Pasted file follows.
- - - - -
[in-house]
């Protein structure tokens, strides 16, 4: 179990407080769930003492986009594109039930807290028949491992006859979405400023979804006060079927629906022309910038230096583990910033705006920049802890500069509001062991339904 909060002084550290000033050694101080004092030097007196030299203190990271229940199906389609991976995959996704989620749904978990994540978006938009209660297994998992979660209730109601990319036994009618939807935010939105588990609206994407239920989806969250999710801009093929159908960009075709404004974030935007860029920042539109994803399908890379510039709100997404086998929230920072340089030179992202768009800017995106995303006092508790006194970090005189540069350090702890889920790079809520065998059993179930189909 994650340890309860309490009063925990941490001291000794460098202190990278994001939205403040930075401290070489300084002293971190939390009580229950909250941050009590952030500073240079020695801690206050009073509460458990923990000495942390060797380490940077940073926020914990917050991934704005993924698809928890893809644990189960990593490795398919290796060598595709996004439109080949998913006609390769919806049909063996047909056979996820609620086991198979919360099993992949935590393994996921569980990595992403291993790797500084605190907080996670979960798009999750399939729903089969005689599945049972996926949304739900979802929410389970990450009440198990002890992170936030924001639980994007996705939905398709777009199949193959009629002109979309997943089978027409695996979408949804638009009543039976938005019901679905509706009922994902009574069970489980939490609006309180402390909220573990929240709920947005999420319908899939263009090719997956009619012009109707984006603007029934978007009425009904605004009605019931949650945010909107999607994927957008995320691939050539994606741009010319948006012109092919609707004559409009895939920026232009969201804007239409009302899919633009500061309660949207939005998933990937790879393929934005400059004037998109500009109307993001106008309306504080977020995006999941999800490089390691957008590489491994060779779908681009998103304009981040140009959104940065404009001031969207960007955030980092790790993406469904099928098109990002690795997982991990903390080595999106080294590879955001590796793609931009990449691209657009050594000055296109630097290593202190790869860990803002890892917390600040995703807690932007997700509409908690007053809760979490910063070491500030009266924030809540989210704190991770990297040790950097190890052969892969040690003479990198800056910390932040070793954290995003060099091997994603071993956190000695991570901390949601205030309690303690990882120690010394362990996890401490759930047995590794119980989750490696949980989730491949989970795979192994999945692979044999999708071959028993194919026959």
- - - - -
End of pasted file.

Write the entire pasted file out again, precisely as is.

[in-house]
């Protein structure tokens, strides 16, 4: 179990407080769930003492986009594109039930807290028949491992006859979405400023979804006060079927629906022309910038230096583990910033705006920049802890500069509001062991339904 909060002084550290000033050694101080004092030097007196030299203190990271229940199906389609991976995959996704989620749904978990994540978006938009209660297994998992979660209730109601990319036994009618939807935010939105588990609206994407239920989806969250999710801009093929159908960009075709404004974030935007860029920042539109994803399908890379510039709100997404086998929230920072340089030179992202768009800017995106995303006092508790006194970090005189540069350090702890889920790079809520065998059993179930189909 994650340890309860309490009063925990941490001291000794460098202190990278994001939205403040930075401290070489300084002293971190939390009580229950909250941050009590952030500073240079020695801690206050009073509460458990923990000495942390060797380490940077940073926020914990917050991934704005993924698809928890893809644990189960990593490795398919290796060598595709996004439109080949998913006609390769919806049909063996047909056979996820609620086991198979919360099993992949935590393994996921569980990595992403291993790797500084605190907080996670979960798009999750399939729903089969005689599945049972996926949304739900979802929410389970990450009440198990002890992170936030924001639980994007996705939905398709777009199949193959009629002109979309997943089978027409695996979408949804638009009543039976938005019901679905509706009922994902009574069970489980939490609006309180402390909220573990929240709920947005999420319908899939263009090719997956009619012009109707984006603007029934978007009425009904605004009605019931949650945010909107999607994927957008995320691939050539994606741009010319948006012109092919609707004559409009895939920026232009969201804007239409009302899919633009500061309660949207939005998933990937790879393929934005400059004037998109500009109307993001106008309306504080977020995006999941999800490089390691957008590489491994060779779908681009998103304009981040140009959104940065404009001031969207960007955030980092790790993406469904099928098109990002690795997982991990903390080595999106080294590879955001590796793609931009990449691209657009050594000055296109630097290593202190790869860990803002890892917390600040995703807690932007997700509409908690007053809760979490910063070491500030009266924030809540989210704190991770990297040790950097190890052969892969040690003479990198800056910390932040070793954290995003060099091997994603071993956190000695991570901390949601205030309690303690990882120690010394362990996890401490759930047995590794119980989750490696949980989730491949989970795979192994999945692979044999999708071959028993194919026959």